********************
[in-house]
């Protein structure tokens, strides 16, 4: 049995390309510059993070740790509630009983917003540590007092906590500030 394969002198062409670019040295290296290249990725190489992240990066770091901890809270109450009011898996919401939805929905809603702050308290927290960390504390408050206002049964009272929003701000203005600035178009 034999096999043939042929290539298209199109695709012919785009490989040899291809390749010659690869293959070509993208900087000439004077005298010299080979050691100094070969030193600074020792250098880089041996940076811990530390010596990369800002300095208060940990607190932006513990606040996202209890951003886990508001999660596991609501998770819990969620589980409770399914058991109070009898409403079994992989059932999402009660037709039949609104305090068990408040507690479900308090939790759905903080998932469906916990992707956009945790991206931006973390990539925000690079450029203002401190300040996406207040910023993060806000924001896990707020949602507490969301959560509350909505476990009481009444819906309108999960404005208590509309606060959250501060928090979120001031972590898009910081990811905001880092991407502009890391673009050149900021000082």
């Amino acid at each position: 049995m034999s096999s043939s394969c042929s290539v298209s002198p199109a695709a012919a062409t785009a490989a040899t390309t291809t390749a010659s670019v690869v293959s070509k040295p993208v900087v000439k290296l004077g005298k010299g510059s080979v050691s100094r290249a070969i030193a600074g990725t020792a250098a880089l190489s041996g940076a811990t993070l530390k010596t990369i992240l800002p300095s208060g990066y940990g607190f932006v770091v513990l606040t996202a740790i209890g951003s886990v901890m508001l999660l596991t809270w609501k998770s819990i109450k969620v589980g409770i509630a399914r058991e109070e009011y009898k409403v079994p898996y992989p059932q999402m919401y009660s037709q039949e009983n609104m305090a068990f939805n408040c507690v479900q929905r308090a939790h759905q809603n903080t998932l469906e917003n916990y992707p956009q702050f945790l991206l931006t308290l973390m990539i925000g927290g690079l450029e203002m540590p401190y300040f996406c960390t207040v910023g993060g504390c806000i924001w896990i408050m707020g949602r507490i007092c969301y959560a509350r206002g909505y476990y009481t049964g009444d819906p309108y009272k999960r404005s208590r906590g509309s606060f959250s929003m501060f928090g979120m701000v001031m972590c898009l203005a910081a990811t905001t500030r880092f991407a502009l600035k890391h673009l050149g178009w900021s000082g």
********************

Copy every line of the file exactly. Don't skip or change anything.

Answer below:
[in-house]
């Protein structure tokens, strides 16, 4: 049995390309510059993070740790509630009983917003540590007092906590500030 394969002198062409670019040295290296290249990725190489992240990066770091901890809270109450009011898996919401939805929905809603702050308290927290960390504390408050206002049964009272929003701000203005600035178009 034999096999043939042929290539298209199109695709012919785009490989040899291809390749010659690869293959070509993208900087000439004077005298010299080979050691100094070969030193600074020792250098880089041996940076811990530390010596990369800002300095208060940990607190932006513990606040996202209890951003886990508001999660596991609501998770819990969620589980409770399914058991109070009898409403079994992989059932999402009660037709039949609104305090068990408040507690479900308090939790759905903080998932469906916990992707956009945790991206931006973390990539925000690079450029203002401190300040996406207040910023993060806000924001896990707020949602507490969301959560509350909505476990009481009444819906309108999960404005208590509309606060959250501060928090979120001031972590898009910081990811905001880092991407502009890391673009050149900021000082």
């Amino acid at each position: 049995m034999s096999s043939s394969c042929s290539v298209s002198p199109a695709a012919a062409t785009a490989a040899t390309t291809t390749a010659s670019v690869v293959s070509k040295p993208v900087v000439k290296l004077g005298k010299g510059s080979v050691s100094r290249a070969i030193a600074g990725t020792a250098a880089l190489s041996g940076a811990t993070l530390k010596t990369i992240l800002p300095s208060g990066y940990g607190f932006v770091v513990l606040t996202a740790i209890g951003s886990v901890m508001l999660l596991t809270w609501k998770s819990i109450k969620v589980g409770i509630a399914r058991e109070e009011y009898k409403v079994p898996y992989p059932q999402m919401y009660s037709q039949e009983n609104m305090a068990f939805n408040c507690v479900q929905r308090a939790h759905q809603n903080t998932l469906e917003n916990y992707p956009q702050f945790l991206l931006t308290l973390m990539i925000g927290g690079l450029e203002m540590p401190y300040f996406c960390t207040v910023g993060g504390c806000i924001w896990i408050m707020g949602r507490i007092c969301y959560a509350r206002g909505y476990y009481t049964g009444d819906p309108y009272k999960r404005s208590r906590g509309s606060f959250s929003m501060f928090g979120m701000v001031m972590c898009l203005a910081a990811t905001t500030r880092f991407a502009l600035k890391h673009l050149g178009w900021s000082g």